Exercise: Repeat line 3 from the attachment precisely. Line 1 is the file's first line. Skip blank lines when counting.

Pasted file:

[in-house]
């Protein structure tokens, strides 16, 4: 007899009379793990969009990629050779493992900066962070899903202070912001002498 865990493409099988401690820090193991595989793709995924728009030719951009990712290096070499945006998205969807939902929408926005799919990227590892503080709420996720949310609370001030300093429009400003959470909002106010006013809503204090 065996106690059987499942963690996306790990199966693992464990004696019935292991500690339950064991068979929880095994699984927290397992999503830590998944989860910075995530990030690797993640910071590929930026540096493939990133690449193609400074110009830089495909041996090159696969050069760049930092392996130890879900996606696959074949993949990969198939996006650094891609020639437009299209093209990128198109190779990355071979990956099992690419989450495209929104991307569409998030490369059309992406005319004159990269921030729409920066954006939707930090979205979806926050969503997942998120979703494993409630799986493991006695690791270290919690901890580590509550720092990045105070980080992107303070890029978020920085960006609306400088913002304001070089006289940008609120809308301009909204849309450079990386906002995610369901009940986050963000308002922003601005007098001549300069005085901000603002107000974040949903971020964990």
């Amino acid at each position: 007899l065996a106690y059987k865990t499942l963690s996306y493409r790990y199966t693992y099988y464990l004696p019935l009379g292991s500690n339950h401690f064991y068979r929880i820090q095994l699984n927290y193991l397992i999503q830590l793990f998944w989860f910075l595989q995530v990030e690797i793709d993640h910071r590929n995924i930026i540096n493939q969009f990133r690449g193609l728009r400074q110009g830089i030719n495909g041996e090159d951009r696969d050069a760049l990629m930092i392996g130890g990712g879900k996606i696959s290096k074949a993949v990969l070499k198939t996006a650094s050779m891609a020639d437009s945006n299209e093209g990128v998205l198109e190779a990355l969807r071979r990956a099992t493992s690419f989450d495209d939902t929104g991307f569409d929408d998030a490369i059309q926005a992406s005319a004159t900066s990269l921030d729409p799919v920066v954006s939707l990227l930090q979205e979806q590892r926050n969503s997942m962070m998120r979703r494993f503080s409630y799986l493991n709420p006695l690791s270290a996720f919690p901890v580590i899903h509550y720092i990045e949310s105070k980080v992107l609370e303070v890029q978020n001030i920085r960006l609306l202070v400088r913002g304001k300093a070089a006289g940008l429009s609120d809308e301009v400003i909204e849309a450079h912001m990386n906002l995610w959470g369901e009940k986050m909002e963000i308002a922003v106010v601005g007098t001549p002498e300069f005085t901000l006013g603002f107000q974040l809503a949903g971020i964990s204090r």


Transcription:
């Amino acid at each position: 007899l065996a106690y059987k865990t499942l963690s996306y493409r790990y199966t693992y099988y464990l004696p019935l009379g292991s500690n339950h401690f064991y068979r929880i820090q095994l699984n927290y193991l397992i999503q830590l793990f998944w989860f910075l595989q995530v990030e690797i793709d993640h910071r590929n995924i930026i540096n493939q969009f990133r690449g193609l728009r400074q110009g830089i030719n495909g041996e090159d951009r696969d050069a760049l990629m930092i392996g130890g990712g879900k996606i696959s290096k074949a993949v990969l070499k198939t996006a650094s050779m891609a020639d437009s945006n299209e093209g990128v998205l198109e190779a990355l969807r071979r990956a099992t493992s690419f989450d495209d939902t929104g991307f569409d929408d998030a490369i059309q926005a992406s005319a004159t900066s990269l921030d729409p799919v920066v954006s939707l990227l930090q979205e979806q590892r926050n969503s997942m962070m998120r979703r494993f503080s409630y799986l493991n709420p006695l690791s270290a996720f919690p901890v580590i899903h509550y720092i990045e949310s105070k980080v992107l609370e303070v890029q978020n001030i920085r960006l609306l202070v400088r913002g304001k300093a070089a006289g940008l429009s609120d809308e301009v400003i909204e849309a450079h912001m990386n906002l995610w959470g369901e009940k986050m909002e963000i308002a922003v106010v601005g007098t001549p002498e300069f005085t901000l006013g603002f107000q974040l809503a949903g971020i964990s204090r």